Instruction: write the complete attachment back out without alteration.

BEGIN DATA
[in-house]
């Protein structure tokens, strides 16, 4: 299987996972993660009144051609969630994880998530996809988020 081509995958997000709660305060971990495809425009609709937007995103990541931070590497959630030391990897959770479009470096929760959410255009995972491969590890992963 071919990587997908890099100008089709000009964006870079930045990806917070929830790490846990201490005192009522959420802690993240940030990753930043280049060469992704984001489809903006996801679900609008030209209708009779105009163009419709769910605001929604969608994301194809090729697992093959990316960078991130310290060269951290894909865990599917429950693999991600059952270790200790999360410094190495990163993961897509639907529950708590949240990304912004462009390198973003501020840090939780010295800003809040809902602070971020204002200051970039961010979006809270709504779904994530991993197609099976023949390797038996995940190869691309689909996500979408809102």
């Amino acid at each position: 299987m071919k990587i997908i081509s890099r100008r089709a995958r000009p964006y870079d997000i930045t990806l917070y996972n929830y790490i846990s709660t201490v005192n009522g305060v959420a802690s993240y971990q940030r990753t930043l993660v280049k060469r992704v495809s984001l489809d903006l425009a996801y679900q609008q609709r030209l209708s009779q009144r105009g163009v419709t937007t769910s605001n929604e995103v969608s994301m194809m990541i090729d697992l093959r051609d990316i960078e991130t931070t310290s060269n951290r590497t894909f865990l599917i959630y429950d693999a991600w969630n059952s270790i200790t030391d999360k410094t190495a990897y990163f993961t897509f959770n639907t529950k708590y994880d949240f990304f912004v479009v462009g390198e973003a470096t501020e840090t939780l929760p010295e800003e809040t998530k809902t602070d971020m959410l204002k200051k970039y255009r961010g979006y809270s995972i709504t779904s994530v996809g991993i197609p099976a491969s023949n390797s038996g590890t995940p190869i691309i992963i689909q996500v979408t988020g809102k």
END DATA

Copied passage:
[in-house]
């Protein structure tokens, strides 16, 4: 299987996972993660009144051609969630994880998530996809988020 081509995958997000709660305060971990495809425009609709937007995103990541931070590497959630030391990897959770479009470096929760959410255009995972491969590890992963 071919990587997908890099100008089709000009964006870079930045990806917070929830790490846990201490005192009522959420802690993240940030990753930043280049060469992704984001489809903006996801679900609008030209209708009779105009163009419709769910605001929604969608994301194809090729697992093959990316960078991130310290060269951290894909865990599917429950693999991600059952270790200790999360410094190495990163993961897509639907529950708590949240990304912004462009390198973003501020840090939780010295800003809040809902602070971020204002200051970039961010979006809270709504779904994530991993197609099976023949390797038996995940190869691309689909996500979408809102």
């Amino acid at each position: 299987m071919k990587i997908i081509s890099r100008r089709a995958r000009p964006y870079d997000i930045t990806l917070y996972n929830y790490i846990s709660t201490v005192n009522g305060v959420a802690s993240y971990q940030r990753t930043l993660v280049k060469r992704v495809s984001l489809d903006l425009a996801y679900q609008q609709r030209l209708s009779q009144r105009g163009v419709t937007t769910s605001n929604e995103v969608s994301m194809m990541i090729d697992l093959r051609d990316i960078e991130t931070t310290s060269n951290r590497t894909f865990l599917i959630y429950d693999a991600w969630n059952s270790i200790t030391d999360k410094t190495a990897y990163f993961t897509f959770n639907t529950k708590y994880d949240f990304f912004v479009v462009g390198e973003a470096t501020e840090t939780l929760p010295e800003e809040t998530k809902t602070d971020m959410l204002k200051k970039y255009r961010g979006y809270s995972i709504t779904s994530v996809g991993i197609p099976a491969s023949n390797s038996g590890t995940p190869i691309i992963i689909q996500v979408t988020g809102k």